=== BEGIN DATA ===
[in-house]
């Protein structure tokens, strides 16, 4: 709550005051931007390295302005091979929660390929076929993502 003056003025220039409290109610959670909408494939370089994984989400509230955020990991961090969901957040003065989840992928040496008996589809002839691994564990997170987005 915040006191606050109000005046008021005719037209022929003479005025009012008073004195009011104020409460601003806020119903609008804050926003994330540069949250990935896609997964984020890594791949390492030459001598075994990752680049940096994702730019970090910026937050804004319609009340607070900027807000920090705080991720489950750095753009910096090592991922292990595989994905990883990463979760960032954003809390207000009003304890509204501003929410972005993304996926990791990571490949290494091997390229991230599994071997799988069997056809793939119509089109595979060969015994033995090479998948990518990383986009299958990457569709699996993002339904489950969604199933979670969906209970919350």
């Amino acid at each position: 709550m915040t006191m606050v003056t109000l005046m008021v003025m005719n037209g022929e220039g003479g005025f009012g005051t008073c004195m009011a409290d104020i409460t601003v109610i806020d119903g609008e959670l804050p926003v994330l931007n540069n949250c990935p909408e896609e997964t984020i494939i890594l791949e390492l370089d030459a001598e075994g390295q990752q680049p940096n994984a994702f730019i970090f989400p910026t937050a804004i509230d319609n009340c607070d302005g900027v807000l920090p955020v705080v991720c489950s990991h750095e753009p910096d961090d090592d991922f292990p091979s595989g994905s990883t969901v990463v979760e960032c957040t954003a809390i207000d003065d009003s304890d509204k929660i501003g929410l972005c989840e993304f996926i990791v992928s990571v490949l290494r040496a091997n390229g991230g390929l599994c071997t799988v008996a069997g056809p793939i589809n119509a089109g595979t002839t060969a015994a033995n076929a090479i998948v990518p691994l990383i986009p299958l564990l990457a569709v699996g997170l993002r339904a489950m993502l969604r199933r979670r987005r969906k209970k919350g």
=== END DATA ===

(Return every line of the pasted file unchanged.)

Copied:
[in-house]
């Protein structure tokens, strides 16, 4: 709550005051931007390295302005091979929660390929076929993502 003056003025220039409290109610959670909408494939370089994984989400509230955020990991961090969901957040003065989840992928040496008996589809002839691994564990997170987005 915040006191606050109000005046008021005719037209022929003479005025009012008073004195009011104020409460601003806020119903609008804050926003994330540069949250990935896609997964984020890594791949390492030459001598075994990752680049940096994702730019970090910026937050804004319609009340607070900027807000920090705080991720489950750095753009910096090592991922292990595989994905990883990463979760960032954003809390207000009003304890509204501003929410972005993304996926990791990571490949290494091997390229991230599994071997799988069997056809793939119509089109595979060969015994033995090479998948990518990383986009299958990457569709699996993002339904489950969604199933979670969906209970919350």
């Amino acid at each position: 709550m915040t006191m606050v003056t109000l005046m008021v003025m005719n037209g022929e220039g003479g005025f009012g005051t008073c004195m009011a409290d104020i409460t601003v109610i806020d119903g609008e959670l804050p926003v994330l931007n540069n949250c990935p909408e896609e997964t984020i494939i890594l791949e390492l370089d030459a001598e075994g390295q990752q680049p940096n994984a994702f730019i970090f989400p910026t937050a804004i509230d319609n009340c607070d302005g900027v807000l920090p955020v705080v991720c489950s990991h750095e753009p910096d961090d090592d991922f292990p091979s595989g994905s990883t969901v990463v979760e960032c957040t954003a809390i207000d003065d009003s304890d509204k929660i501003g929410l972005c989840e993304f996926i990791v992928s990571v490949l290494r040496a091997n390229g991230g390929l599994c071997t799988v008996a069997g056809p793939i589809n119509a089109g595979t002839t060969a015994a033995n076929a090479i998948v990518p691994l990383i986009p299958l564990l990457a569709v699996g997170l993002r339904a489950m993502l969604r199933r979670r987005r969906k209970k919350g």